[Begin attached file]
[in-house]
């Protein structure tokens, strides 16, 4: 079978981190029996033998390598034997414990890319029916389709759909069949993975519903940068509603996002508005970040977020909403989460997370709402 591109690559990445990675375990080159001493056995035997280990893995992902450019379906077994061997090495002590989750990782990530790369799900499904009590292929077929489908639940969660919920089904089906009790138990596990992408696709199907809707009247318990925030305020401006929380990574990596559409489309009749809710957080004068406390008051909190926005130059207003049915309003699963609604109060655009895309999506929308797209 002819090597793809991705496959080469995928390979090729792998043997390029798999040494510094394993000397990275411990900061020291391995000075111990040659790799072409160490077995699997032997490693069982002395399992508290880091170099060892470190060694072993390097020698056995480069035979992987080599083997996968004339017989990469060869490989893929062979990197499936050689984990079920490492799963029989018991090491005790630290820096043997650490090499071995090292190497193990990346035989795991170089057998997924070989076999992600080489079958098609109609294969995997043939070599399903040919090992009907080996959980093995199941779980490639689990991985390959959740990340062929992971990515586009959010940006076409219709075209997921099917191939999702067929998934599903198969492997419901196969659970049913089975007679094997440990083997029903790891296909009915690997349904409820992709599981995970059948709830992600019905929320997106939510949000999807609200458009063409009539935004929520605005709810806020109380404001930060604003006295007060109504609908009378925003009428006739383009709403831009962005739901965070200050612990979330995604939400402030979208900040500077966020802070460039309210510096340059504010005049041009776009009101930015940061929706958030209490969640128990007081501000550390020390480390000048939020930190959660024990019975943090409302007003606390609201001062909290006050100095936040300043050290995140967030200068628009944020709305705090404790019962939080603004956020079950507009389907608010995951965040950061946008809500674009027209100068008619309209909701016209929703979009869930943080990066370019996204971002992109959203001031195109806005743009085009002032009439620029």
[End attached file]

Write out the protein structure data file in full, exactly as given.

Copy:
[in-house]
């Protein structure tokens, strides 16, 4: 079978981190029996033998390598034997414990890319029916389709759909069949993975519903940068509603996002508005970040977020909403989460997370709402 591109690559990445990675375990080159001493056995035997280990893995992902450019379906077994061997090495002590989750990782990530790369799900499904009590292929077929489908639940969660919920089904089906009790138990596990992408696709199907809707009247318990925030305020401006929380990574990596559409489309009749809710957080004068406390008051909190926005130059207003049915309003699963609604109060655009895309999506929308797209 002819090597793809991705496959080469995928390979090729792998043997390029798999040494510094394993000397990275411990900061020291391995000075111990040659790799072409160490077995699997032997490693069982002395399992508290880091170099060892470190060694072993390097020698056995480069035979992987080599083997996968004339017989990469060869490989893929062979990197499936050689984990079920490492799963029989018991090491005790630290820096043997650490090499071995090292190497193990990346035989795991170089057998997924070989076999992600080489079958098609109609294969995997043939070599399903040919090992009907080996959980093995199941779980490639689990991985390959959740990340062929992971990515586009959010940006076409219709075209997921099917191939999702067929998934599903198969492997419901196969659970049913089975007679094997440990083997029903790891296909009915690997349904409820992709599981995970059948709830992600019905929320997106939510949000999807609200458009063409009539935004929520605005709810806020109380404001930060604003006295007060109504609908009378925003009428006739383009709403831009962005739901965070200050612990979330995604939400402030979208900040500077966020802070460039309210510096340059504010005049041009776009009101930015940061929706958030209490969640128990007081501000550390020390480390000048939020930190959660024990019975943090409302007003606390609201001062909290006050100095936040300043050290995140967030200068628009944020709305705090404790019962939080603004956020079950507009389907608010995951965040950061946008809500674009027209100068008619309209909701016209929703979009869930943080990066370019996204971002992109959203001031195109806005743009085009002032009439620029």